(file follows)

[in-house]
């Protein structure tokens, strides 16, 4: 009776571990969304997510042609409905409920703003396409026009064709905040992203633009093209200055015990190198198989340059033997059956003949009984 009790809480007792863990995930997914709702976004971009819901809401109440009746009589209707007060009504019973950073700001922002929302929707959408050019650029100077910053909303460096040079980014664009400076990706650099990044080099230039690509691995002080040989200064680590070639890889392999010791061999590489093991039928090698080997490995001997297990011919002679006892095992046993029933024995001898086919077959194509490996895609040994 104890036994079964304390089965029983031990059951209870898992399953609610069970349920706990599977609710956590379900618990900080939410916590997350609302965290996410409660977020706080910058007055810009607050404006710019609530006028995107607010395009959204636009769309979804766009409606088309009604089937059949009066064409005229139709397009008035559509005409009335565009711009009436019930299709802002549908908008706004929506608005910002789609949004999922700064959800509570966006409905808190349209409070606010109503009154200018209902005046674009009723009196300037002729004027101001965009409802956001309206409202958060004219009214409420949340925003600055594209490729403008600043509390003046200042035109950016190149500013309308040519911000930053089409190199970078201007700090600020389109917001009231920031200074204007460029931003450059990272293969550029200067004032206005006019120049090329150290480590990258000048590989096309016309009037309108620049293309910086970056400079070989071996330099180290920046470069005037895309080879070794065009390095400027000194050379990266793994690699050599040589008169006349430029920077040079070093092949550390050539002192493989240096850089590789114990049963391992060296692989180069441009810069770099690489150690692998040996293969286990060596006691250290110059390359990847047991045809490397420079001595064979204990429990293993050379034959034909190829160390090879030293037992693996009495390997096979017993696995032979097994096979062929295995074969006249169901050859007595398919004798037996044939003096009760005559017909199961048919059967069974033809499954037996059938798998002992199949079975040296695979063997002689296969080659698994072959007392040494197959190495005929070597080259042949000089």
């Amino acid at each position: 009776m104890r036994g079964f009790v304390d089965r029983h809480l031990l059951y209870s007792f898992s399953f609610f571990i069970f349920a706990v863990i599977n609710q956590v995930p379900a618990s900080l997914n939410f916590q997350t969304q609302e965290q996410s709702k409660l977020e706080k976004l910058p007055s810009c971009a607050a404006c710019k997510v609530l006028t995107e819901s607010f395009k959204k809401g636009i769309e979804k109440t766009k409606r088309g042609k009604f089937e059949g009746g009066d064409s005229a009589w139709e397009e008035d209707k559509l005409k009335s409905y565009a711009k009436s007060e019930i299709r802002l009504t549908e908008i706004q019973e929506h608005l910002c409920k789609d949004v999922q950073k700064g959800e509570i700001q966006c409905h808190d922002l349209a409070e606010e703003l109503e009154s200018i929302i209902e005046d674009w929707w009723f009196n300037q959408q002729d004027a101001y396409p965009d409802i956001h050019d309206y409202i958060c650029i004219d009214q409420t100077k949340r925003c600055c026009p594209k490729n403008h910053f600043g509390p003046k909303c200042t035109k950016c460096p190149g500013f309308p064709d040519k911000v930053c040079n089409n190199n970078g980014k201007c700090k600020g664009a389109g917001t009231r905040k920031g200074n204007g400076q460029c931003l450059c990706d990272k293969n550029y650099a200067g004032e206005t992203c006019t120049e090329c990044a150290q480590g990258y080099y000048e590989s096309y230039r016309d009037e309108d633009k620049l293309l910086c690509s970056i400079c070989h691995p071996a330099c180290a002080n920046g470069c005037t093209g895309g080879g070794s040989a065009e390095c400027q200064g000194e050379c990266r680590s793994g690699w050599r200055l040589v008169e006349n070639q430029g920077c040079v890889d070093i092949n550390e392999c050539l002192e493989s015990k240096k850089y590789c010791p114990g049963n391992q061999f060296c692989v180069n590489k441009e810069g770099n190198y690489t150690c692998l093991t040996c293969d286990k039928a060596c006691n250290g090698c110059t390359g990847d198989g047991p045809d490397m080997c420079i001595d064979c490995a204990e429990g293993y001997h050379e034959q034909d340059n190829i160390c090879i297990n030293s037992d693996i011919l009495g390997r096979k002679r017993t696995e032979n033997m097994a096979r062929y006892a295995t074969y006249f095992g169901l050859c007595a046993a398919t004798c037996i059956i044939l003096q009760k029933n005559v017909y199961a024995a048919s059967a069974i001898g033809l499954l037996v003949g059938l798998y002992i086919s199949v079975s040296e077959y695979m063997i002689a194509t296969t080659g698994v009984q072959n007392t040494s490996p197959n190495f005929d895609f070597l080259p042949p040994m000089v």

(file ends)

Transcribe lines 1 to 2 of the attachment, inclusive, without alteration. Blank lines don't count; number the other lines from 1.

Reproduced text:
[in-house]
């Protein structure tokens, strides 16, 4: 009776571990969304997510042609409905409920703003396409026009064709905040992203633009093209200055015990190198198989340059033997059956003949009984 009790809480007792863990995930997914709702976004971009819901809401109440009746009589209707007060009504019973950073700001922002929302929707959408050019650029100077910053909303460096040079980014664009400076990706650099990044080099230039690509691995002080040989200064680590070639890889392999010791061999590489093991039928090698080997490995001997297990011919002679006892095992046993029933024995001898086919077959194509490996895609040994 104890036994079964304390089965029983031990059951209870898992399953609610069970349920706990599977609710956590379900618990900080939410916590997350609302965290996410409660977020706080910058007055810009607050404006710019609530006028995107607010395009959204636009769309979804766009409606088309009604089937059949009066064409005229139709397009008035559509005409009335565009711009009436019930299709802002549908908008706004929506608005910002789609949004999922700064959800509570966006409905808190349209409070606010109503009154200018209902005046674009009723009196300037002729004027101001965009409802956001309206409202958060004219009214409420949340925003600055594209490729403008600043509390003046200042035109950016190149500013309308040519911000930053089409190199970078201007700090600020389109917001009231920031200074204007460029931003450059990272293969550029200067004032206005006019120049090329150290480590990258000048590989096309016309009037309108620049293309910086970056400079070989071996330099180290920046470069005037895309080879070794065009390095400027000194050379990266793994690699050599040589008169006349430029920077040079070093092949550390050539002192493989240096850089590789114990049963391992060296692989180069441009810069770099690489150690692998040996293969286990060596006691250290110059390359990847047991045809490397420079001595064979204990429990293993050379034959034909190829160390090879030293037992693996009495390997096979017993696995032979097994096979062929295995074969006249169901050859007595398919004798037996044939003096009760005559017909199961048919059967069974033809499954037996059938798998002992199949079975040296695979063997002689296969080659698994072959007392040494197959190495005929070597080259042949000089």